CCICED Presentation :
The China Council for International Cooperation on Environment and Development is a high level, non-governmental advisory body, established in 1992 by the Chinese Government.
The main tasks of CCICED are:
- exchanging and disseminating international successful experience in the fields of environment and development;
- studying key environment and development issues in China;
- providing the Chinese leadership and policy maker in different levels of government with proactive, strategic precautious policy recommendations on key environment and development issues;
- supporting and facilitating the implementation of sustainable development strategy and development of a resource saving and environment-friendly society in China.
The China Council has now entered its fourth phase (2007-2011).
CCICED is composed of 40-50 Chinese and International Council Members in each phase. Task forces and Special Policy Studies are established during each phase.
Task Force "Energy efficiency and urban development" :
The Task Force "Energy efficiency and urban development - For policy recommendations to the China Council for International Cooperation on Environment and Development (CCICED)" was launched in 2008. Laurence Tubiana, director of IDDRI, and Pr Jiang Yi, director of the Building Energy Research Center at Tsinghua University, are co-chairs of this Task Force.
The general objective of the Task Force was to address the energy dimensions of the urban development in China in the perspective of sustainability.
In industrialised countries, the share of building and transport in total energy consumption has been growing steadily along with the GDP per capita for the last four decades. In OECD as well as in the EU, energy consumption in building and transport is today close to two thirds of total energy consumption. The main drivers of these evolutions have been consumption patterns and urban sprawl, which are closely inter-related. The challenge is now to build societies in a world of high energy prices: patterns of urban development, together with infrastructure choices, will determine energy demand trends in the long run.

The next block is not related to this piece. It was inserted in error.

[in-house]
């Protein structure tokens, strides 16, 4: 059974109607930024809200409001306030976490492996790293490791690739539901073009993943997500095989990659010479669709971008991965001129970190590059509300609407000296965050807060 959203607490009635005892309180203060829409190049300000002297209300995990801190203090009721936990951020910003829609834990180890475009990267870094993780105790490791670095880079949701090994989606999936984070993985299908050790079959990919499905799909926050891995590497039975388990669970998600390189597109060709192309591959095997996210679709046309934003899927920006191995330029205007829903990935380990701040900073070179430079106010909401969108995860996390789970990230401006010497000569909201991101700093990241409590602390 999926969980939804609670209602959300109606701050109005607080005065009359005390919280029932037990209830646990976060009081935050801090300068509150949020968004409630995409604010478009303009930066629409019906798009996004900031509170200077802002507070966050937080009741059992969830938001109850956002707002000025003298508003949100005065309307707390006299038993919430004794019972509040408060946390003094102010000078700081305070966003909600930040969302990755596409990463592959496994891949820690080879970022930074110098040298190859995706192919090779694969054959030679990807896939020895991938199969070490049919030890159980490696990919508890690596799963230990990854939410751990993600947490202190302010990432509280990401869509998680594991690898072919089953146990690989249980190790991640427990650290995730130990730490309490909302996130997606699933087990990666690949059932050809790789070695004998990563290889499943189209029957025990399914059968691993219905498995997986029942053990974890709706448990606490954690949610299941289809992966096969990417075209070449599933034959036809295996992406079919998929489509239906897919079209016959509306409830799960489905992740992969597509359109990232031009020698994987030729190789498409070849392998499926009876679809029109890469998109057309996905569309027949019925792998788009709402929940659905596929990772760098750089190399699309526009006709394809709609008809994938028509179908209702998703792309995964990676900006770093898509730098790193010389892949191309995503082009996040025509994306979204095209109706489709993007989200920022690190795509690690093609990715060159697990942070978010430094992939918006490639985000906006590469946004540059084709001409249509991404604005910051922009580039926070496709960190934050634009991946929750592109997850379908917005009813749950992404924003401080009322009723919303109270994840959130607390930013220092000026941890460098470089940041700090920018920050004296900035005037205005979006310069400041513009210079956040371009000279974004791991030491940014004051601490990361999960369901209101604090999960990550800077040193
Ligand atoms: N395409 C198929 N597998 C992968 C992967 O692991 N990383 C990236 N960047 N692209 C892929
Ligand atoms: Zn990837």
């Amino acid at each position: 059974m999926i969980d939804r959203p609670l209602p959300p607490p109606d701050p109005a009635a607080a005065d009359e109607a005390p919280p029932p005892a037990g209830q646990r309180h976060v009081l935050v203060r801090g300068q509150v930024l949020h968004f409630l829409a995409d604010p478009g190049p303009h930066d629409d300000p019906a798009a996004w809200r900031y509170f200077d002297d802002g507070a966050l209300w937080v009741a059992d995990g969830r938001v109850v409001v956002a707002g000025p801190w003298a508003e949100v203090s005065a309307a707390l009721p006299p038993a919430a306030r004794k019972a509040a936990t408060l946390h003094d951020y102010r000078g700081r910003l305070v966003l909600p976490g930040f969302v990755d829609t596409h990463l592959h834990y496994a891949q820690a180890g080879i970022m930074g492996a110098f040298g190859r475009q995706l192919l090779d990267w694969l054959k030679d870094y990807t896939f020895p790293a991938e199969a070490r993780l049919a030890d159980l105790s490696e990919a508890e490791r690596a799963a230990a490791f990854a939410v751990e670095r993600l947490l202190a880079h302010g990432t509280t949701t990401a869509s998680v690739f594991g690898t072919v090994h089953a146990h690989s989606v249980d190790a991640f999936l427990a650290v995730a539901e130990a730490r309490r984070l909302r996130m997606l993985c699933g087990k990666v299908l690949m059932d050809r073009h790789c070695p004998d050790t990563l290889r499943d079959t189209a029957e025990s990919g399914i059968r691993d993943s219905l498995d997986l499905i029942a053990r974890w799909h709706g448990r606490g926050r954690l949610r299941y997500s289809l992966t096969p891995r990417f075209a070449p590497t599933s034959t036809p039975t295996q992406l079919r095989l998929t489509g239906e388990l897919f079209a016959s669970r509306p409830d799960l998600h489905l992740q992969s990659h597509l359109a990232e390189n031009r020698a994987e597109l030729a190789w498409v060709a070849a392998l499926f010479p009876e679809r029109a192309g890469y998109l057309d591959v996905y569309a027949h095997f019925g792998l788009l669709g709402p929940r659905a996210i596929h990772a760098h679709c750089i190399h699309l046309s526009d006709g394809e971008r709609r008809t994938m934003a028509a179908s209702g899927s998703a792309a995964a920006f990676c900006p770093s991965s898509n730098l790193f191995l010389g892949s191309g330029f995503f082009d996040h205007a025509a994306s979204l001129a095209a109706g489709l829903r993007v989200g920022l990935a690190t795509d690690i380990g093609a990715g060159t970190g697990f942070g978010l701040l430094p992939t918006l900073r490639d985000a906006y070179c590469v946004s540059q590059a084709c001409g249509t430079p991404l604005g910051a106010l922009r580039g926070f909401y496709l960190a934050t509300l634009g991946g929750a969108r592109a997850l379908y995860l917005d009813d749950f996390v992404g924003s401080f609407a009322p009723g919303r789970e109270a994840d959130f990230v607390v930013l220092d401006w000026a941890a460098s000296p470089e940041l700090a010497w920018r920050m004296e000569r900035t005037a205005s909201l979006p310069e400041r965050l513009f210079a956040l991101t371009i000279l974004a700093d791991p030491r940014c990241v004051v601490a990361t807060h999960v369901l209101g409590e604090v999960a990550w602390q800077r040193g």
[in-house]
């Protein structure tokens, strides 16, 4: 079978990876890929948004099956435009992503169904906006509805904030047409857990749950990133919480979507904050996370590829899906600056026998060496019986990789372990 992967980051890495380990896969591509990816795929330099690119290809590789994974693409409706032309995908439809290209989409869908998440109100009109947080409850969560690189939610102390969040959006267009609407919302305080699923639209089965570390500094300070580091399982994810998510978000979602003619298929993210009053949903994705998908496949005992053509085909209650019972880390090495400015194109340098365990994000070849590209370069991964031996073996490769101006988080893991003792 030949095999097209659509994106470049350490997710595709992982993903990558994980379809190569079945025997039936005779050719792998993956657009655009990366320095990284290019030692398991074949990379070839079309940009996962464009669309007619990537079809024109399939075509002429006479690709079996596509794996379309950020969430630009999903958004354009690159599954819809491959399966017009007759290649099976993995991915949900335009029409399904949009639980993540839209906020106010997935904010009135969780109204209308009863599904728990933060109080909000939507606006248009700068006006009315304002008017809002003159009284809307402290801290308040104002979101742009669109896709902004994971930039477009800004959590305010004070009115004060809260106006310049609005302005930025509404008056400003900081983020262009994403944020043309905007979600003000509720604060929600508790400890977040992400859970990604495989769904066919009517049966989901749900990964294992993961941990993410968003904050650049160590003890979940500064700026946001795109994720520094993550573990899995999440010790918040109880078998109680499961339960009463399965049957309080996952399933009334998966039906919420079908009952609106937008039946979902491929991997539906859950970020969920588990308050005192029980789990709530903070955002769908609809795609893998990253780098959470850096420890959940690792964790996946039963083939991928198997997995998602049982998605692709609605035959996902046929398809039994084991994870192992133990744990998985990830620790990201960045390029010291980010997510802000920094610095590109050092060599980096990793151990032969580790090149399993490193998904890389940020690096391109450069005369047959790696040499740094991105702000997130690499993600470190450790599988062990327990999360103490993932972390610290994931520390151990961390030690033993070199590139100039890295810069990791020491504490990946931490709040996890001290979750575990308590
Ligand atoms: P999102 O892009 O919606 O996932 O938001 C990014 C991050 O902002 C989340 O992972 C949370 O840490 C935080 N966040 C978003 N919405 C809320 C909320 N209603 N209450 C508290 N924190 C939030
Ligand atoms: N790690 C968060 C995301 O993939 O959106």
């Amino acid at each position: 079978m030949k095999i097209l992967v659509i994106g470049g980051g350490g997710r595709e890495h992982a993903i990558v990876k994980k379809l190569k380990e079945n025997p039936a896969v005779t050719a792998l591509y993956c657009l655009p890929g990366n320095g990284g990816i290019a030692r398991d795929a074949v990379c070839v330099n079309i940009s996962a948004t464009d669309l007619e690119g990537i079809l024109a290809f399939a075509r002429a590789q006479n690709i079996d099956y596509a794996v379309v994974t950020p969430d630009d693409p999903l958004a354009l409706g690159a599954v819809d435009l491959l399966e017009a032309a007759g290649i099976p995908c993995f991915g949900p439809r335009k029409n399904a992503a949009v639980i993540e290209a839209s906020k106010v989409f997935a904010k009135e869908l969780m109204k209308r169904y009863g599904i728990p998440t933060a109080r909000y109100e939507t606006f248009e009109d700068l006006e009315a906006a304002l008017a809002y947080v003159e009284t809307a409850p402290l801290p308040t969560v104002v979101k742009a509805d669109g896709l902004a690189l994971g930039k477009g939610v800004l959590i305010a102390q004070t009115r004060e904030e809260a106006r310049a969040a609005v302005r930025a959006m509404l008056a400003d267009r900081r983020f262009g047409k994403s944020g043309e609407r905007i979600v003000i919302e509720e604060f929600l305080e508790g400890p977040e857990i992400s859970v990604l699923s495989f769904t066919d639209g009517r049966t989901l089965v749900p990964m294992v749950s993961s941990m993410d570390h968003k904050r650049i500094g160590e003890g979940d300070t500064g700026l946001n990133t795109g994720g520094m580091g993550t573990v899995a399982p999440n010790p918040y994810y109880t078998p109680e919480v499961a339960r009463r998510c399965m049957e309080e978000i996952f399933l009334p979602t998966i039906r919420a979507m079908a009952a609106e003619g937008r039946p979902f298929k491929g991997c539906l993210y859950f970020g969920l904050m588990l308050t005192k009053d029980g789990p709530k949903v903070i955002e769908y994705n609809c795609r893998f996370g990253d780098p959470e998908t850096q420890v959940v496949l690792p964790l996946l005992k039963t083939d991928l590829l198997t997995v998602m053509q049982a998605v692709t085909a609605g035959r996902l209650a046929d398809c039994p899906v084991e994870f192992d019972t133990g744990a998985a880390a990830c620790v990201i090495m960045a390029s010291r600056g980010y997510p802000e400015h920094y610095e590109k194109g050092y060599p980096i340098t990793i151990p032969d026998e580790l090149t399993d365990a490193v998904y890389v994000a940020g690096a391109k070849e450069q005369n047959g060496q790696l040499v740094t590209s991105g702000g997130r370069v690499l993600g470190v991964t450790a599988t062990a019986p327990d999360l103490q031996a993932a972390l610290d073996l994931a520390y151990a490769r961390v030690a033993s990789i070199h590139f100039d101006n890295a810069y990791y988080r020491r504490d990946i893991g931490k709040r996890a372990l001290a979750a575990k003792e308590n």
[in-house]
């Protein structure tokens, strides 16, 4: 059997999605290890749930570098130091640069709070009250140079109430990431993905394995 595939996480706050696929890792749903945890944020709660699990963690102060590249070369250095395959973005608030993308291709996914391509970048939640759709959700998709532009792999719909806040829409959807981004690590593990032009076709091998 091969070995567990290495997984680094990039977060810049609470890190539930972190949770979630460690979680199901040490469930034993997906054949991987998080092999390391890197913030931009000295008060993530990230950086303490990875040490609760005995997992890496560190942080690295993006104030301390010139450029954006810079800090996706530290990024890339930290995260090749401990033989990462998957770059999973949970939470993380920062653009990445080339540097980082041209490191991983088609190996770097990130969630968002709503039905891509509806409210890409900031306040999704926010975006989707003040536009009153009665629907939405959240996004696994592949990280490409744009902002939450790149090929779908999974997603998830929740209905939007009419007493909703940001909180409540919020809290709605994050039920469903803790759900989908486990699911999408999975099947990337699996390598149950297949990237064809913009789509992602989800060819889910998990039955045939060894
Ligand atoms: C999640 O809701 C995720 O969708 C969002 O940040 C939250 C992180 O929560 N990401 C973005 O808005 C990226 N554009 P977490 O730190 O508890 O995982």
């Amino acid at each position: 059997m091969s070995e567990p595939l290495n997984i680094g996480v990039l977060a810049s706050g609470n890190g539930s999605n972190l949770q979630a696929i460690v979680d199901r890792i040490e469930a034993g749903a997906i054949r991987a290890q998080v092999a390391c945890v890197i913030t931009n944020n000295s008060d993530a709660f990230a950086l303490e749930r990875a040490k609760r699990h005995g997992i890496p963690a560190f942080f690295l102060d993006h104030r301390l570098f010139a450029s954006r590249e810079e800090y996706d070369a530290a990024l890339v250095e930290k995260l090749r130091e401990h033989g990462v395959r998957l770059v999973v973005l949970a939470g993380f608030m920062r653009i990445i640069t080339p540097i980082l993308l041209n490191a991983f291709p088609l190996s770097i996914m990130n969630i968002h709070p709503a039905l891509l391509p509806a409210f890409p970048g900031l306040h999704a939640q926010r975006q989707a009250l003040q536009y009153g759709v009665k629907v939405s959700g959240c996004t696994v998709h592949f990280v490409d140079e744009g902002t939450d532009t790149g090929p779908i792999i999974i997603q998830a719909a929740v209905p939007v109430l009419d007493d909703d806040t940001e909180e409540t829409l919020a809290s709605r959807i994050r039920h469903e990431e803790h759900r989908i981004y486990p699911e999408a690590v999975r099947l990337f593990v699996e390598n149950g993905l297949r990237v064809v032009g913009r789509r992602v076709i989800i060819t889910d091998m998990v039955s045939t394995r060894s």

International experts conducted studies on policies and measures to be implemented in order to disconnect urban energy consumption and economic development, while satisfying people’s increasing demand for comfort. The results of this international research cooperation affecting various sectors (urban planning, construction, transportation, sociology, etc.) made it possible to compare the development tracks of various countries in an effort to seek the development model tailed to China.
The Task Force's conclusions address urban energy consumption patterns and the measures China should take regarding urban planning, architecture, heating and transportation in urban areas. The findings were included into the CCICED’s recommendation report submitted to the Chinese government in November 2009 and sent to the ministries and provincial governments concerned at the same time.
Members of the Task Force :
- Prof. Yi JIANG, Member of China Academy of Engineering, Building Energy Research Center, Tsinghua University, China, TF Chinese co-chair.
- Prof. Qizhi MAO, Vice-Dean, School of Architecture, Tsinghua University, China
- Prof. Lijie FANG, School of Humanities and Social Sciences, Tsinghua University, China.
- Prof. Ye QI, Director of Tsinghua University Institute of Public Policy and the Global Sustainability Institute, China.
- Dr. Yulin JIANG, Deputy Chief Engineer, Chinese Academy of Transportation Sciences, Ministry of Communications, China.
- Laurence TUBIANA, Director of IDDRI, TF International Co-Chair, France.
- Bertrand CHATEAU, Director of Enerdata, France.
- Albert BRESSAND, Executive Director of Columbia University's Center for Energy, Marine Transportation and Public Policy (CEMTPP), United States.
- Shobhakar DHAKAL, Executive Director of Global Carbon Project, National Institute for Environmental Studies, Japan.
- Nick EYRE, Jackson Senior Research Fellow at Oriel College Oxford, Environmental Change Institute, University of Oxford, United Kingdom.
- Lucienne KROSSE, Technologies, Comfort, Energy and Health, TNO, The Netherlands.
- Partha MUKHOPADHYAY, Centre for policy research, New Dehli, India.
- Mark MAJOR, European Commission.
- Carine BARBIER, Program Officer Energy and Climate Change, IDDRI, France.
- Borong LIN, Dr. Assoc. Prof. Building Energy Research Centre, Tsinghua University, China.